The Green Islands (Nehan) in The Post War Period

In the post-war period, the Green Islands become a province of Bougainville, in the nation of Papua New Guinea. They are now generally referred to as Nissan or Nehan - the native name. War broke out when Bougainville attempted to seceed from Papua New Guinea, a battle enhanced by the easy availablility of ammunition left on Nissan by departing WWII troops. 

As the death rate moved into the tens of thousands, a Catholic Women's organization began an extraordinary process of bringing peace to their land.  They succeeded: in July, 1997, a settlement was reached, launching Bougainville toward its present status as an autonomous PNG province.  Parliament was elected seats were guaranteed to women, in honor of their remarkable achievements.  Joseph Kabui became the first president, amidst great hopes; he died. 

As the area approaches another presidential election, it continues struggling toward political and economic viability and stability.  Peace is still uneasy, but the remaining abandoned ammunition on Nissan has been destroyed under United Nations auspices. Meanwhile, the most promising capital for the fledgling country, Rabaul, was destroyed by a volcano in September 1995.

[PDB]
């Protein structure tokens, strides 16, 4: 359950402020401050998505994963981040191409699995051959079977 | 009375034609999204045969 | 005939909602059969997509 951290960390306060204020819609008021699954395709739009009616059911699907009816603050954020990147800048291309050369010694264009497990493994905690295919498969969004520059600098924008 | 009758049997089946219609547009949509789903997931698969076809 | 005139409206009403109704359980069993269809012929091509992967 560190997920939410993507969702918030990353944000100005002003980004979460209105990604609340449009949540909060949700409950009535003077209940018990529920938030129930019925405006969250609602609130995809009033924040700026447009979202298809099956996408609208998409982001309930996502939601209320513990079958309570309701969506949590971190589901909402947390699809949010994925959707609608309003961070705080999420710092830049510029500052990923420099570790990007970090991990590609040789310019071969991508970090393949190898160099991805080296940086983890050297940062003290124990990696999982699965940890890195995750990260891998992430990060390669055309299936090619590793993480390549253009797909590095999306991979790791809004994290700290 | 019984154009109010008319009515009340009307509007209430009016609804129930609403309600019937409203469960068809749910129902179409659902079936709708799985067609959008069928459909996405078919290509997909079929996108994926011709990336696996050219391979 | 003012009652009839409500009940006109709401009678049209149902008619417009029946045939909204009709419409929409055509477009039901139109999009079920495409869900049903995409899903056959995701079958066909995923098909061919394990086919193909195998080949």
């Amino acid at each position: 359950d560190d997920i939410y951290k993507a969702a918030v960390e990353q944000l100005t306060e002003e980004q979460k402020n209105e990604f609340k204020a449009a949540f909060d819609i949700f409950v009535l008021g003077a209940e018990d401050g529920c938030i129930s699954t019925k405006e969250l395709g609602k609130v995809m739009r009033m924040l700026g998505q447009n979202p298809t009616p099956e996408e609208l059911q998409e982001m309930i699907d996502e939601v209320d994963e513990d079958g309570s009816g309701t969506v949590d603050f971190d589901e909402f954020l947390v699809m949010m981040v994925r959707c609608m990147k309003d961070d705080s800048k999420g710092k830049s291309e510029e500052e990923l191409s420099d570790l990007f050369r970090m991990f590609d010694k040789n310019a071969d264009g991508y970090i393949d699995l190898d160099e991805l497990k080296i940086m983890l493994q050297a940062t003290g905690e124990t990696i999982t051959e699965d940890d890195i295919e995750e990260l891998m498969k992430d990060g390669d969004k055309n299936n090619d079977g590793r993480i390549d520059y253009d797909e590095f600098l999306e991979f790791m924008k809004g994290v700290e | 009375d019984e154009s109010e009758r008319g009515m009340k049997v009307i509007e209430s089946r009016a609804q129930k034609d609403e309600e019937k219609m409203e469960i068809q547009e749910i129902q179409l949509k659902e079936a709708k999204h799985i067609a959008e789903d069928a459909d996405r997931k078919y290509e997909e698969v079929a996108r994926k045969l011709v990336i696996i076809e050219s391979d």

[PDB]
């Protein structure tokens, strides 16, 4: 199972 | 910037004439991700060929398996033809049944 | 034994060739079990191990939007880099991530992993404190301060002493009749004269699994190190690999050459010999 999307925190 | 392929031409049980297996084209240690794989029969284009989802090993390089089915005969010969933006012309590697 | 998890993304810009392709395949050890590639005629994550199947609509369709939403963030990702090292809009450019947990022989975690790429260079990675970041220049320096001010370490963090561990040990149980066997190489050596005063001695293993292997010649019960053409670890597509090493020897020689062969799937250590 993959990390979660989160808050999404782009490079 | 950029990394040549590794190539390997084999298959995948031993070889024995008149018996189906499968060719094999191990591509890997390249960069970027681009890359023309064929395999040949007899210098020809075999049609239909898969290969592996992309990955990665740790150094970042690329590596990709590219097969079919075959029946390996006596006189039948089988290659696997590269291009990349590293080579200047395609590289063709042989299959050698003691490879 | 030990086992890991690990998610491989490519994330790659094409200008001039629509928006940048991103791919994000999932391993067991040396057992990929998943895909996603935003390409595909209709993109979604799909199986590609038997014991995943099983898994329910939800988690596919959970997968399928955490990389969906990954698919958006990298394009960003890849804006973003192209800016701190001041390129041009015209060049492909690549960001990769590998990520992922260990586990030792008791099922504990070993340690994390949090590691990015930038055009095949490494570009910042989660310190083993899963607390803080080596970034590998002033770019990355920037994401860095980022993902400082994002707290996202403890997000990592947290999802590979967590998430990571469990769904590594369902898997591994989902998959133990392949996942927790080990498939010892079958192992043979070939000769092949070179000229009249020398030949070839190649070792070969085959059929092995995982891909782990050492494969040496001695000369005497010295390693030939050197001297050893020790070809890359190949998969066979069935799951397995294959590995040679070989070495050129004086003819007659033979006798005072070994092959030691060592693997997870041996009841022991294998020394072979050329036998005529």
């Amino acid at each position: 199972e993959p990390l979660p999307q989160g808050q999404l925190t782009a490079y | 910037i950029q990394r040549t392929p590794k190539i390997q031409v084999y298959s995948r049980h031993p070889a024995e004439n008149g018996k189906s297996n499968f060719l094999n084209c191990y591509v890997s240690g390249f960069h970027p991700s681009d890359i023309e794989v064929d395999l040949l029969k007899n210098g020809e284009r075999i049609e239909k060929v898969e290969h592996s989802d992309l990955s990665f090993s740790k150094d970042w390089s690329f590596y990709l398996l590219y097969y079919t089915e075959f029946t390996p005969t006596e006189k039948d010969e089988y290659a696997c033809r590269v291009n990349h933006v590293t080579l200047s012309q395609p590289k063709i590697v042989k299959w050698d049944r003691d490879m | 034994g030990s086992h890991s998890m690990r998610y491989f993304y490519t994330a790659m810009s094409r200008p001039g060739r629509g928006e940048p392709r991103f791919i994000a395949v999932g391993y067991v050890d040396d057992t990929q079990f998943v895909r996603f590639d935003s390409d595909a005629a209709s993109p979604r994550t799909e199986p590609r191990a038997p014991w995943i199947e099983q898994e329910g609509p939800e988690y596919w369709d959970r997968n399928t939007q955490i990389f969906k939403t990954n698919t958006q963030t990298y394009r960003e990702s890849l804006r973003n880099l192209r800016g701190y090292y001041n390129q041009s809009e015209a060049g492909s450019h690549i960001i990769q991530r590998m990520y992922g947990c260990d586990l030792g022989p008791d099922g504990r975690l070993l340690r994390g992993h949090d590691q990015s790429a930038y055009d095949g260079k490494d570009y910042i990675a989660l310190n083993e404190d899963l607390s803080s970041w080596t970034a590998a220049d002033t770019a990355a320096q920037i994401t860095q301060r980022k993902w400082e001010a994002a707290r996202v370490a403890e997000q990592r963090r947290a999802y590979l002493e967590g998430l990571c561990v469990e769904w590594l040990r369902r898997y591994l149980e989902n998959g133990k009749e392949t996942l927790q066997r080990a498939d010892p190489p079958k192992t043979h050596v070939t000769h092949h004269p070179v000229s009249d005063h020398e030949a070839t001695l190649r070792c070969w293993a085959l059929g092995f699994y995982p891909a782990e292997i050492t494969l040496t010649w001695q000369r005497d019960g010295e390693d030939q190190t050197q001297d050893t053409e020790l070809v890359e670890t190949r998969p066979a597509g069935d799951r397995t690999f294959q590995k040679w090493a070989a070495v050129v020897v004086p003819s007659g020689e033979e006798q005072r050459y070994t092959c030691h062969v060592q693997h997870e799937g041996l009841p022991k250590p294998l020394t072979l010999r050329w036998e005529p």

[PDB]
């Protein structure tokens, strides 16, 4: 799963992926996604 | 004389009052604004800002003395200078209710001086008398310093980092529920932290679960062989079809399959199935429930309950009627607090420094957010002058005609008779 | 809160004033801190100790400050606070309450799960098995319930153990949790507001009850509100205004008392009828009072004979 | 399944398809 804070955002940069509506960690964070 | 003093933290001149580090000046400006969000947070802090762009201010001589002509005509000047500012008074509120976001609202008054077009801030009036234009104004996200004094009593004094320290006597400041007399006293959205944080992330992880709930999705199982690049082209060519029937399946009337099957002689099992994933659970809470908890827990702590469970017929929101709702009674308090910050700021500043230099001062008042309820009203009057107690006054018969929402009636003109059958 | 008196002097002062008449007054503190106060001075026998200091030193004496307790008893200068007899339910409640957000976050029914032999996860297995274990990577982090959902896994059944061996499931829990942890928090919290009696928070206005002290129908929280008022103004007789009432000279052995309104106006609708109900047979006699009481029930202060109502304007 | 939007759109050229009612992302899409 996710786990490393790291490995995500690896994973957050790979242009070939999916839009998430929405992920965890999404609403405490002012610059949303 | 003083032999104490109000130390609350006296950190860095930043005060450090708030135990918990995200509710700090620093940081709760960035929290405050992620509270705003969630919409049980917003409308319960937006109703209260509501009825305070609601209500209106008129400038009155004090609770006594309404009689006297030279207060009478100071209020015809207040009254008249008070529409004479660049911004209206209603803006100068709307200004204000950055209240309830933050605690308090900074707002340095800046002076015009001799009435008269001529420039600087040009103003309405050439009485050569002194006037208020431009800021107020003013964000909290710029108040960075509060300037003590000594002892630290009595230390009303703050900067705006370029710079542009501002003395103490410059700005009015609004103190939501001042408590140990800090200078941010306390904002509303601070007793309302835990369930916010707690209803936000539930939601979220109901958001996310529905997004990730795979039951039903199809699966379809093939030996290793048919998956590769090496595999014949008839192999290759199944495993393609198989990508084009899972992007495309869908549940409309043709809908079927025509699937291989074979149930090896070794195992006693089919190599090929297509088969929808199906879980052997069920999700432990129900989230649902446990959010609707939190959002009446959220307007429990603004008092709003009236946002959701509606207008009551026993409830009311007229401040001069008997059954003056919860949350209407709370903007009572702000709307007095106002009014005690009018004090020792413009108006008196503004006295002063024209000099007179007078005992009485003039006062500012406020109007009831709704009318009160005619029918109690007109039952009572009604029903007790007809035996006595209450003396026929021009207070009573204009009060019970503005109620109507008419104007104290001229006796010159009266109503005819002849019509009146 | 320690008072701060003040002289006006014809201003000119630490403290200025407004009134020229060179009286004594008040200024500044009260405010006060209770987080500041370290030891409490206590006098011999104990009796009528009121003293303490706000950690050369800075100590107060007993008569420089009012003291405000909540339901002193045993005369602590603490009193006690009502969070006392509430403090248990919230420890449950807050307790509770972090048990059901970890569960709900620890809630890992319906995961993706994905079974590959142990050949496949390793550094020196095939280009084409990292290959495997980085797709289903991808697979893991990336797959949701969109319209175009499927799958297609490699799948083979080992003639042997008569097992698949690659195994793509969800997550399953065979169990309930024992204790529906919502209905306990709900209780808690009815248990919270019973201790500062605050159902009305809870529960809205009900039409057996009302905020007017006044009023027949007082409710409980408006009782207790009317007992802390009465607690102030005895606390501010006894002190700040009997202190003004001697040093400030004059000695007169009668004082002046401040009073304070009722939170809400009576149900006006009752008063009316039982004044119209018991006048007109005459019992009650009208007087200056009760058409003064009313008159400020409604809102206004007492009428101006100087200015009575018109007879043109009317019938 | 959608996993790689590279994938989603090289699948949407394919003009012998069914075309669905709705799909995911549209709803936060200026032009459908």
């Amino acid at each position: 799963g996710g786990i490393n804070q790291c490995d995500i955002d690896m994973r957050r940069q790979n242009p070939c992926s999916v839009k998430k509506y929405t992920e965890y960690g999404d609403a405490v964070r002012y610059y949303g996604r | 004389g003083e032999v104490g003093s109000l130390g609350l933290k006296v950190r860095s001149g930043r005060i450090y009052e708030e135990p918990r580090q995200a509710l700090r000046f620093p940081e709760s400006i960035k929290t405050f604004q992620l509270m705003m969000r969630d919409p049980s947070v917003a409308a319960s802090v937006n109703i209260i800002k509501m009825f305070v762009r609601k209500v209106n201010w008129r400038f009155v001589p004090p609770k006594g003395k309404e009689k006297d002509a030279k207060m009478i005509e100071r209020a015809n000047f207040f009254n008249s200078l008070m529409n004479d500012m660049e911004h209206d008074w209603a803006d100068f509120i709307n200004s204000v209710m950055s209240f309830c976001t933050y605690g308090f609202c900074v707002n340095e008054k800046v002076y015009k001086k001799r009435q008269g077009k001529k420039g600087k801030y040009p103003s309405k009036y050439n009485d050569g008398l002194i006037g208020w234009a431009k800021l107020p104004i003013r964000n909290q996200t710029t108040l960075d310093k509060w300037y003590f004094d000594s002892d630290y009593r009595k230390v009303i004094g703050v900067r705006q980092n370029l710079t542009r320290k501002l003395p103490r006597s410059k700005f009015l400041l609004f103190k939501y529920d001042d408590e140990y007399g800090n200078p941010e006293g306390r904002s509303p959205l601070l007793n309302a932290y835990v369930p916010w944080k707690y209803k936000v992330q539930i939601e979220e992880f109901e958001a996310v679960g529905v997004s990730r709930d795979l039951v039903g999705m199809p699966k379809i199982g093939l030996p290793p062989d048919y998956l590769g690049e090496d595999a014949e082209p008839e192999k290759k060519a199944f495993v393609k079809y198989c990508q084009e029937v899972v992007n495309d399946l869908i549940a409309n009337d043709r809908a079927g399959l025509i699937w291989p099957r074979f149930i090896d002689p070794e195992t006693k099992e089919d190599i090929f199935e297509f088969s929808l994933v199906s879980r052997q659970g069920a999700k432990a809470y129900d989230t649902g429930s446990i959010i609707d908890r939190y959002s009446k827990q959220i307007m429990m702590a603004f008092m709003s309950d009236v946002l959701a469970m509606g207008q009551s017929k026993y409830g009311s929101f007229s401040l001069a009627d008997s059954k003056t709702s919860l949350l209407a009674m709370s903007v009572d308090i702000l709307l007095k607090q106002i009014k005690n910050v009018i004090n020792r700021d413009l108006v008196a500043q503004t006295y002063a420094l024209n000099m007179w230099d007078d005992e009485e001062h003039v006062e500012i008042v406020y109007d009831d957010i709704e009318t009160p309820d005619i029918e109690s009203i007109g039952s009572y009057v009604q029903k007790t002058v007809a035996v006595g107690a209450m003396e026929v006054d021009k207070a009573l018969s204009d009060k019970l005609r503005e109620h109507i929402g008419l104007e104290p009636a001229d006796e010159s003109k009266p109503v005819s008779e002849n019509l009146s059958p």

The History of Green Island by Milton Bush includes more details about the current situation.  

(picture by William Blake)

The Women's Peace Initiative offers a timeline of the war and peace efforts.

1976-1989: Fr. George Lepping, SM: Parish priest on Nissan Island

March 1979-Dec. 1981: Health Center re-opened by Sr. Sharon Becker, CSJ

Fr. Duffy, SM: Priest

1971-Stephen Nachman, Edinboro Univ., PA: thesis on Nissan funeral rites, weather, flora

Lagoon Airdrome (Nissan)

Research on ancient and pre-war anthropology
Matthew Spriggs, The Island Melanesians,

Fire Eating Dance and other Nissan Customs

1995: Samuel (PT Ron 23) and Pat Frankel visit

1995- Volcano destroys Rabaul (account of David Bond)
Late 1990s-2000s-Ammunition dumped on Island finally removed

1994-5: Peace Corps volunteers teaching in Nissan school:
David and Laura Bond

Mid 1980s-at least mid 1990s: SIL Missionaries from Balil
John & Ariana Glennon

Women's Peace Initiative (pdf file)

1999: Peacekeepers: Josh McDade

Mosquito problems in Nissan since WWII spraying

Agnes Titus Nissan Native receives UN Peace award

Helen Hakena (of Nissan) and the Women's Peace Movement
Includes timeline of Political events

2003: New school on Nissan.

Aid from Australian Compasnies and GovernmentThe Nissan Island Holy Cross High School Project provided for the upgrading of a school on which had become a safe haven for children from mainland Bougainville, resulting in severe overcrowding. Several new dormitories, classrooms and administration buildings were built and water and electricity services improved.

2001: New Zealand Teacher in Nissan School: